Deep Reinforcement Learning for Robotics
Deep learning has enabled significant advances in supervised learning problems such as speech recognition and visual recognition. Reinforcement learning provides only a weaker supervisory signal, posing additional challenges in the form of temporal credit assignment and exploration. Nevertheless, deep reinforcement learning has already enabled learning to play Atari games from raw pixels (without access to the underlying game state) and learning certain types of visuomotor manipulation primitives. I will discuss major challenges for, as well as some preliminary promising results towards, making deep reinforcement learning applicable to real robotic problems.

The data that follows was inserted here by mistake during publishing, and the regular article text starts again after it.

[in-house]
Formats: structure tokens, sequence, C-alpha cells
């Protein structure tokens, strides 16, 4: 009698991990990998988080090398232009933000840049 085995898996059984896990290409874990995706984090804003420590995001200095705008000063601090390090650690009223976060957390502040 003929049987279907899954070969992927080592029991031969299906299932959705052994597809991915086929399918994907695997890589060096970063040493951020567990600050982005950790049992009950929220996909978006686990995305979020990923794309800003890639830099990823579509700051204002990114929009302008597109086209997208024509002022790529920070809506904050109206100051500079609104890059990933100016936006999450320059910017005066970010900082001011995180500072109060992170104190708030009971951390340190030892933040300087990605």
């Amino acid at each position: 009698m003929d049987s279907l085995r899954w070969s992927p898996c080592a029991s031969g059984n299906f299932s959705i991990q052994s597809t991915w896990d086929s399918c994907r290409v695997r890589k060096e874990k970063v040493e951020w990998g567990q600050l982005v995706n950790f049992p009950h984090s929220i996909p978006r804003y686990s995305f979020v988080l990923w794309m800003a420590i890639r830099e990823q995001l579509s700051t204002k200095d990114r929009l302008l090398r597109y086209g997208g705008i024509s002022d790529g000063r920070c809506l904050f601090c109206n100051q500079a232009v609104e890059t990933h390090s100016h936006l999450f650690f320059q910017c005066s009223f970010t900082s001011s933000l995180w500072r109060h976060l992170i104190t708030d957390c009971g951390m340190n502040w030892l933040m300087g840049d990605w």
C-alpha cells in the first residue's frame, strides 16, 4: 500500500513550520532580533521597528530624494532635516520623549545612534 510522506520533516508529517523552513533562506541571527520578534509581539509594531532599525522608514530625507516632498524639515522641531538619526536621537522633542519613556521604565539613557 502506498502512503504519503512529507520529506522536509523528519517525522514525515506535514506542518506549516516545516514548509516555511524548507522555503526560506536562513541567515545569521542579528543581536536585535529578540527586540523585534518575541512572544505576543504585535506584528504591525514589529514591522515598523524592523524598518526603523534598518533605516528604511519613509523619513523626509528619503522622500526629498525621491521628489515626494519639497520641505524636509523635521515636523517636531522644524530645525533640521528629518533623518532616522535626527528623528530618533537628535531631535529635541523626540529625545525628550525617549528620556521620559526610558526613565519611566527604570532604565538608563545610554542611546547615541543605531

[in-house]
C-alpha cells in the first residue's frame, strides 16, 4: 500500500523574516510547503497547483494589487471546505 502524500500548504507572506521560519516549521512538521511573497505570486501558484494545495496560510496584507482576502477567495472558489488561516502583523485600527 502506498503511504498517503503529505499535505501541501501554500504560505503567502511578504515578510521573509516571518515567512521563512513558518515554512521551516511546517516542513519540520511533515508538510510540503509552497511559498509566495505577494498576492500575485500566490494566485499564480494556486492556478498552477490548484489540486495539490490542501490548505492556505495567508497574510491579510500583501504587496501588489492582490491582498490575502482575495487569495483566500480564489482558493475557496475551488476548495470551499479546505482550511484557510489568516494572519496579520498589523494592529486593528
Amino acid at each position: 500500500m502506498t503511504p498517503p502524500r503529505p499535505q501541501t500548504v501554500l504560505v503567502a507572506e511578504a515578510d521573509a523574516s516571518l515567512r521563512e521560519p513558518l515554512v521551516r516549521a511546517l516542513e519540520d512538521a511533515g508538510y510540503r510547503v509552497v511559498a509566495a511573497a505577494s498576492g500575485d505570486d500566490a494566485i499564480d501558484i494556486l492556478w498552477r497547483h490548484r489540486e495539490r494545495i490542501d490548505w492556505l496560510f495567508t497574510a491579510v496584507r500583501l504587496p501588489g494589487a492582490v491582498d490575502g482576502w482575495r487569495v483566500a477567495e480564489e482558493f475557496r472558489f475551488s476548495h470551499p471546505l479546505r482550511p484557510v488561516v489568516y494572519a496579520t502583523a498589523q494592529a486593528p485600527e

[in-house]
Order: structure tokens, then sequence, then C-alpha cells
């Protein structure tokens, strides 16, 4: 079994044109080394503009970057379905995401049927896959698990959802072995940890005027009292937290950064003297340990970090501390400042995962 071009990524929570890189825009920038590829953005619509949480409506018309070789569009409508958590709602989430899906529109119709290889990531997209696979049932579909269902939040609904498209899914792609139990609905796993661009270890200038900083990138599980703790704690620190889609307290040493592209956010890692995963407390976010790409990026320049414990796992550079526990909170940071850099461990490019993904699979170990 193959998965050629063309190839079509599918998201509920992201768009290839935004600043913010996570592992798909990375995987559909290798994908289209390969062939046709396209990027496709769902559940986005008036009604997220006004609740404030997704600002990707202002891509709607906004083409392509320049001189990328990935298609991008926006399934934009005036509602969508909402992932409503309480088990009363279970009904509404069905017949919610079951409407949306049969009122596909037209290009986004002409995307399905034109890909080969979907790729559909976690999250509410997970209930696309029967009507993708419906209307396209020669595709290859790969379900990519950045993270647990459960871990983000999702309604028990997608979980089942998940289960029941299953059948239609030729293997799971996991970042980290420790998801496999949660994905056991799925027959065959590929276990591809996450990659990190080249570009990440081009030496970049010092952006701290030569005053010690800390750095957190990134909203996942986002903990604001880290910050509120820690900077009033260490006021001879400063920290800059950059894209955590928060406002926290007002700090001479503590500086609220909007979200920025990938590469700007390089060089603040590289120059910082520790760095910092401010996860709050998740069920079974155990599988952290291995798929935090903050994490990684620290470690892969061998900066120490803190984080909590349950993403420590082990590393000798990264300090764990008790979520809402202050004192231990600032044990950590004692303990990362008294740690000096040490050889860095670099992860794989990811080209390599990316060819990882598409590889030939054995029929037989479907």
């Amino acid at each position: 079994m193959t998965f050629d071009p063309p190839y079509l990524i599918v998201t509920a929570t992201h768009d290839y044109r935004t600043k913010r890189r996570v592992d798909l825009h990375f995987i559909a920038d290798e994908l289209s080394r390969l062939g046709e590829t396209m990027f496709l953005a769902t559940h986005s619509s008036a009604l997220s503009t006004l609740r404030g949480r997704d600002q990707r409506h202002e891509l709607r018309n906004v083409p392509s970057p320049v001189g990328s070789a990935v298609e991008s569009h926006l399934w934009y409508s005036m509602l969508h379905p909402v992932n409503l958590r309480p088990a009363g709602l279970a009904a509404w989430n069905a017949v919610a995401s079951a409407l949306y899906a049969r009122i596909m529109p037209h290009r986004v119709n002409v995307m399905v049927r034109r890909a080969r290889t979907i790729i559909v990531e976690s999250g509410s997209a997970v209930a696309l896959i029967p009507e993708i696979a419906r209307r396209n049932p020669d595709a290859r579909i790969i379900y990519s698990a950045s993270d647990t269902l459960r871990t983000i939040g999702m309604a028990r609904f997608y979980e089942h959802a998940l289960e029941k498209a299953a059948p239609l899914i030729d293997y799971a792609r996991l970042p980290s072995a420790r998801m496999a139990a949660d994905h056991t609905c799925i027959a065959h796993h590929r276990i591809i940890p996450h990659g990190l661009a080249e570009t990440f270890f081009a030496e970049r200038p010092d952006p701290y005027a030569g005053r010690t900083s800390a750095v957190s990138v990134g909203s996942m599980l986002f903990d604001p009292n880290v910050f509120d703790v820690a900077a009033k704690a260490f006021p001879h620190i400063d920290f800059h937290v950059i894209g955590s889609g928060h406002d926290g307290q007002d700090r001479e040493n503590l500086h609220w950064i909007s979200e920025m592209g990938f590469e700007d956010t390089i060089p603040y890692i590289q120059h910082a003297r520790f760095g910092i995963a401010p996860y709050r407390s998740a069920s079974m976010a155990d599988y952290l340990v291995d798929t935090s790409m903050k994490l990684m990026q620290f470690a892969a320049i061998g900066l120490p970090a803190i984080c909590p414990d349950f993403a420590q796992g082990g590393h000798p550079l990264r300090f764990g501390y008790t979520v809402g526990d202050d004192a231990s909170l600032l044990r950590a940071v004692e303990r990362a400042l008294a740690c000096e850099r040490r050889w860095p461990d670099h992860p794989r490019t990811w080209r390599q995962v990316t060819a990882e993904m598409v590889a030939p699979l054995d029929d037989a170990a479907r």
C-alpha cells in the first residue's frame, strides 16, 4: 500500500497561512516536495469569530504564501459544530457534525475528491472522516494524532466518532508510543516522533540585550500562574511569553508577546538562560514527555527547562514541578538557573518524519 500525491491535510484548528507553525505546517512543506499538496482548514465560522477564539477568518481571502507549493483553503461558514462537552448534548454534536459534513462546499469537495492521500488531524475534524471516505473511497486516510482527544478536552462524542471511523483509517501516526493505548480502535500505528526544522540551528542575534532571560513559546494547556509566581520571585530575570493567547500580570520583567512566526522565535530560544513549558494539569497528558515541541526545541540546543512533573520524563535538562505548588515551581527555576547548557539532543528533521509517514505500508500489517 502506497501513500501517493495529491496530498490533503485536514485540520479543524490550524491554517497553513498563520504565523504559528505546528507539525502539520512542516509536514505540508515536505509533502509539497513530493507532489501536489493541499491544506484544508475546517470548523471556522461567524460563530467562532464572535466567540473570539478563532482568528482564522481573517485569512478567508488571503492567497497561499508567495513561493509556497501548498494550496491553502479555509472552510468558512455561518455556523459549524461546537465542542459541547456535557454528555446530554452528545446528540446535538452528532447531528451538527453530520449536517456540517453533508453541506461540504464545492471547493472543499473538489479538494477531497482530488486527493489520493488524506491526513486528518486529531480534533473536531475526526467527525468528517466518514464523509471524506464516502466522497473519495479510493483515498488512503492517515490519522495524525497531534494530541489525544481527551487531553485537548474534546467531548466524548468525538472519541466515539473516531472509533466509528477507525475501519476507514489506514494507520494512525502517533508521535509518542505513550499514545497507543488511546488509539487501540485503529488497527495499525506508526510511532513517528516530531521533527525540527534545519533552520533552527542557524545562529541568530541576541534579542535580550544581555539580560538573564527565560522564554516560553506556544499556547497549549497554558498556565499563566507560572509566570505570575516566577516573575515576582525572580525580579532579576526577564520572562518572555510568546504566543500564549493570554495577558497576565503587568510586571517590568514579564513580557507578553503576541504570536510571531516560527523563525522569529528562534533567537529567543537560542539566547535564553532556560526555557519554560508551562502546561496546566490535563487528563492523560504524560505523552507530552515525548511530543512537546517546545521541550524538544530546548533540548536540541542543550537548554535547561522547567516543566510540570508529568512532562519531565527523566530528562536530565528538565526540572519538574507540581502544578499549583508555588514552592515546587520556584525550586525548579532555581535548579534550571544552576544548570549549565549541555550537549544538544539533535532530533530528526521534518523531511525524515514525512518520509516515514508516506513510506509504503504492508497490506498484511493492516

Pieter Abbeel (Associate Professor, UC Berkeley EECS) works in machine learning and robotics, in particular research on making robots learn by watching people (apprenticeship learning) and how to make robots learn through their own trial and error (reinforcement learning). His robots have learned: advanced helicopter aerobatics, knot-tying, basic assembly, and organizing laundry. His awards include best paper awards at ICML and ICRA, Young Investigator Awards from AFOSR, ONR, Darpa and NSF, the Sloan Fellowship, the MIT TR35, the IEEE Robotics and Automation Society Early Career Award, and the Dick Volz Best U.S. Ph.D. Thesis in Robotics and Automation Award.